Series| Catalysts

A new youth empowerment model: 10 year volunteer families

He lost his grandparents and was about to fail out of high school. Two strangers stepped in to help. He turned his whole life around, and changed theirs, too
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Donyae Wyatt, a high school student in Baltimore, MD, had been dealt a rough hand. As a teenager, Donyae lost his grandmother and grandfather — his legal guardians — and quickly started slipping in school. It looked like he wasn’t going to graduate.

Thankfully, around that time he became part of a “Thread Family” that gave him the additional support he needed to succeed in school and in life.

Thread is a Baltimore-based nonprofit created in 2004 by a husband and wife team, Sarah and Ryan Hemminger. Thread brings together members of the community so that they can create a support network — like a family — for Donyae and other Baltimore students. 

Broken System

Many high school students, like Donyae, are struggling with circumstances that make it difficult to achieve success in school. Donyae lives in Baltimore, Maryland, historically one of the most violent and impoverished cities in the country.

There, only 6% of kids with less than a 1.0 GPA are likely to graduate in 4 years.

While the state’s four-year graduation rate has been increasing –– it was  86.8 percent in 2020 according to the Maryland State Department of Education — “students of color and students from low-income families are still trailing national averages and continue to be overrepresented in schools where less than half of students graduate from high school.” 

These students were hit particularly hard during COVID-19, which exacerbated existing inequalities in healthcare and access to technology.

“A lot of our society has given up on our young people by 9th grade,” said Sarah, who noted that traditional youth empowerment programs don’t go far enough. Many typical programs last for just one school year.

But “building trusting relationships takes a long time,” she said.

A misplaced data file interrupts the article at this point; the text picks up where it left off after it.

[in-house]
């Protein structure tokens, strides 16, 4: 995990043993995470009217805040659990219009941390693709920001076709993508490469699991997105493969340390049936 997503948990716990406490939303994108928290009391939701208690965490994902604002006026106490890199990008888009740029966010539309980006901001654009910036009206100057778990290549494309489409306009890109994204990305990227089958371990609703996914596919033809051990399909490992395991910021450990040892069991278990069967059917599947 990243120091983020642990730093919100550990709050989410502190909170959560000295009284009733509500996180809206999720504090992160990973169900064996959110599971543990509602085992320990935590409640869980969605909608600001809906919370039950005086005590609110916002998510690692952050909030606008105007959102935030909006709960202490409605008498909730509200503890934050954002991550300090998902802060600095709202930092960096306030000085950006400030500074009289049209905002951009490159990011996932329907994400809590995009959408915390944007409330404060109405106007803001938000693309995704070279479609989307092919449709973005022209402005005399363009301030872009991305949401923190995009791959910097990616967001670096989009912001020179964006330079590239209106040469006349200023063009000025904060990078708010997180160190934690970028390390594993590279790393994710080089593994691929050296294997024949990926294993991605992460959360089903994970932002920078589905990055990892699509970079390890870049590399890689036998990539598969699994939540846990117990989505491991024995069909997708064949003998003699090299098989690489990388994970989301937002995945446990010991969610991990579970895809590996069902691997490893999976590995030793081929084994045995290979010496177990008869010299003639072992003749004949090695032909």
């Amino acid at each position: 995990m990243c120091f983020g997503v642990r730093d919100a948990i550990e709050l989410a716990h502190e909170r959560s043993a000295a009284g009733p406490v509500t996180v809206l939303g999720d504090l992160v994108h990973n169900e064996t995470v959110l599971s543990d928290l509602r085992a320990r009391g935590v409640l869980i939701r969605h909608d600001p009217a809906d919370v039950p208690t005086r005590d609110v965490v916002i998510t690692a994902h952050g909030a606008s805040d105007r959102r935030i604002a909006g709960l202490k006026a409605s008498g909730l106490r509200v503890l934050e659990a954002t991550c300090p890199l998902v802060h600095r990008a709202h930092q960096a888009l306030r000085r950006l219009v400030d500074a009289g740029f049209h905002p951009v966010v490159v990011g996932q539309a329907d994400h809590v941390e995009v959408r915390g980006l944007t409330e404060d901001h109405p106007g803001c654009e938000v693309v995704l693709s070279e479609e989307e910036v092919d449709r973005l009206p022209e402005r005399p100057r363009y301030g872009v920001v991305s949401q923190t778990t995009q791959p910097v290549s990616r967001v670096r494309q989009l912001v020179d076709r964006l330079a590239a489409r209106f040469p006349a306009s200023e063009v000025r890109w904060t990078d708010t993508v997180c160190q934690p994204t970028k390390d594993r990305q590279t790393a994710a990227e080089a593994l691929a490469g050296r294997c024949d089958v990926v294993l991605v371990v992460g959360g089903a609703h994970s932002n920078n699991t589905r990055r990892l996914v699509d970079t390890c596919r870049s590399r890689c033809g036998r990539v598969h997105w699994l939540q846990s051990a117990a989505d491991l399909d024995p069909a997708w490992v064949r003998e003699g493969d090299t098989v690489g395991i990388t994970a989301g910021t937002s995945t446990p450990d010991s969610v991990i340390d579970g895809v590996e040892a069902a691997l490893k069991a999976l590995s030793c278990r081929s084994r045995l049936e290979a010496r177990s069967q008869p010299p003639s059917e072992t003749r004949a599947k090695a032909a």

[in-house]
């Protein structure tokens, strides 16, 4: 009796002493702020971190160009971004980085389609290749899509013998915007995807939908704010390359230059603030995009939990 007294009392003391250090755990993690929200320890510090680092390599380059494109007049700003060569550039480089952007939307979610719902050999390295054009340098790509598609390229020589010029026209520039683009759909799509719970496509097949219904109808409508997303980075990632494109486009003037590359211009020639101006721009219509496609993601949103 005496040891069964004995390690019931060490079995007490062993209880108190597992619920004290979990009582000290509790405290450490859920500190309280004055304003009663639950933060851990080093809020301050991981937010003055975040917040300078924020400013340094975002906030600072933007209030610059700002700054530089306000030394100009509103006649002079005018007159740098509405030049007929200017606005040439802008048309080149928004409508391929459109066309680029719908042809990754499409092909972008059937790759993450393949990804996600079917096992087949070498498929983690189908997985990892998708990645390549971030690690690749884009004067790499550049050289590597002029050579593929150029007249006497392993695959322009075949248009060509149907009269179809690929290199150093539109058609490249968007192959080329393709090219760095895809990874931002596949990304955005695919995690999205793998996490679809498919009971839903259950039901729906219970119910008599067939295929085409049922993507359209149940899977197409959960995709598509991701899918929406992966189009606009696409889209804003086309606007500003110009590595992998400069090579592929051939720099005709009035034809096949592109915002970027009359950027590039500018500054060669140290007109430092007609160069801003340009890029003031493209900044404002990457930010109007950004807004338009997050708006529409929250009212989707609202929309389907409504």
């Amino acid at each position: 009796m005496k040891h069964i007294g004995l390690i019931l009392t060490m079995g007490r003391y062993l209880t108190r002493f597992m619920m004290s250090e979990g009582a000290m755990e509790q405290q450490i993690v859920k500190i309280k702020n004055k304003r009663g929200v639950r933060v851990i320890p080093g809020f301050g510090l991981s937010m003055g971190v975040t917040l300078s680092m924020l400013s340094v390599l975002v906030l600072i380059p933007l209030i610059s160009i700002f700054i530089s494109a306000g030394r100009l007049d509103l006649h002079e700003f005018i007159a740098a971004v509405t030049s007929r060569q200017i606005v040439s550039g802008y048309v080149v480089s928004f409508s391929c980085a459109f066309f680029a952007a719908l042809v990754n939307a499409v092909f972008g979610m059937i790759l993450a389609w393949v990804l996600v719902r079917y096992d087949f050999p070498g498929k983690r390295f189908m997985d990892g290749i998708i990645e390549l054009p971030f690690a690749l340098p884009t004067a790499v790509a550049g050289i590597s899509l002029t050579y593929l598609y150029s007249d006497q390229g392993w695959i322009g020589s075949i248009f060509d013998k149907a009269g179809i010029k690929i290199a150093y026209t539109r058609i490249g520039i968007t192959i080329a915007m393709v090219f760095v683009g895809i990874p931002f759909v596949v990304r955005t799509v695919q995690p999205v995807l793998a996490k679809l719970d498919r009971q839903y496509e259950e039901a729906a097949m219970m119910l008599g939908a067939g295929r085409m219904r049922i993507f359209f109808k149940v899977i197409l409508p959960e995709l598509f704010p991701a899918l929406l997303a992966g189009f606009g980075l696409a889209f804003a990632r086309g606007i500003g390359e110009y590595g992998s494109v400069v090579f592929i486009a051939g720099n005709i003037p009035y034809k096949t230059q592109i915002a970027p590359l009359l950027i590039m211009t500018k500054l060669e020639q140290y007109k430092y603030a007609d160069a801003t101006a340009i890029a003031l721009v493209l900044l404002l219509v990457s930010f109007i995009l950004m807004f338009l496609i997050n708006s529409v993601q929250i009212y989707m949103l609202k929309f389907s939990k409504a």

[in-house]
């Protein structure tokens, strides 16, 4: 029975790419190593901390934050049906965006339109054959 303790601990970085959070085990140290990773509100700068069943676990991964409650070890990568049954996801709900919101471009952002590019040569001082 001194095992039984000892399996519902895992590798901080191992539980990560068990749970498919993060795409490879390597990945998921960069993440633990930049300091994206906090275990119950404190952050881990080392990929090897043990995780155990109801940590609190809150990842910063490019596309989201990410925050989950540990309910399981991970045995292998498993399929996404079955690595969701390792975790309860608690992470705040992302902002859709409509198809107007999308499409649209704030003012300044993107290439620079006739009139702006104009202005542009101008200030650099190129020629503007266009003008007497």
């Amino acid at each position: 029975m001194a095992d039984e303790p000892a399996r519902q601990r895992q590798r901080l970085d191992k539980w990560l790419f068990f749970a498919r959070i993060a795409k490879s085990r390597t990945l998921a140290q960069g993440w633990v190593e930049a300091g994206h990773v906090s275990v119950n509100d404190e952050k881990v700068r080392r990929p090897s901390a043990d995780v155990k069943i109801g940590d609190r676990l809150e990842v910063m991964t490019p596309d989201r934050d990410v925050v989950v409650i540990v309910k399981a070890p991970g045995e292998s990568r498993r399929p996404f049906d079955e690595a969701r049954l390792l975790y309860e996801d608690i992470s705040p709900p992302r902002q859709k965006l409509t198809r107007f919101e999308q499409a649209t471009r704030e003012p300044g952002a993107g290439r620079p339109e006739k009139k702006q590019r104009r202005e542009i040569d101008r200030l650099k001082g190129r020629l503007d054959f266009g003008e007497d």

Her approach is to help students build their own social capital, and to create an interconnected support system for them in the city.

How it works

At six high schools across Baltimore, Sarah and her Thread team enroll a cohort of freshmen who are academically performing  in the bottom 25% of their class.   

Thread then connects each student to a group of adult volunteers who come from a wide range of backgrounds. Some are university students, others are young professionals, and there’s also retirees or empty nesters from the area. 

Typically 4 volunteers are matched with one student; and together, they create a “Thread Family”. The Thread volunteers support the student in everyday life tasks and achieving their goals, not just academics. They’ll help renovate a student’s apartment, attend sporting events, or drive them to school. 

But it’s not just the students who are supported — Thread is transforming the lives of volunteers, too. 

“Each Thread Family has a ‘Head of the Family’ who works with the volunteers. Their job is not to worry about the student,” Sarah explained. “Their job is actually to worry about whether the volunteers are doing well in their own lives. This helps ensure the consistency of adults in a child’s life.”

Supporting the adult volunteers benefits the students — the Thread families are more likely to stay together. Many opt to stay together for 10 years, said Sarah.

“I think a 10-year time frame is important, first and foremost, because our kids are behind. Our students have often failed multiple grades coming into high school. There’s a lot of catching up to do,” Sarah told Freethink.

While volunteers are only asked to commit to one year of the full 10-year period, many of them do decide to return –– there’s a greater than 75 percent retention rate, Sarah said, “because so much is put into supporting the volunteers in their own endeavors.”

“The relationships are transformational for everyone involved.”

Sarah Hemminger

These relationships are the key to success, Sarah said. And she’s right: According to a recent study by the Everyone Graduates Center at Johns Hopkins University on City Year, which is influenced by similar philosophies, academic growth is linked to social-emotional growth.

Growing the family

To date, the Thread community has grown from 15 students and a handful of volunteers to 655 students and alumni and more than 3,000 volunteers and collaborators across the city.

Most of these families depend on persistent volunteers, like Alexa and Saba, Donyae’s Thread family. These relationships may not come easy: there was a period of 9 months when Donyae would avoid both women. But Alexa and Saba never gave up. 

“I think he started realizing I wasn’t going away,” said Alexa. 

“She’s someone who doesn’t give up,” Donyae smiled. “I appreciate that.”

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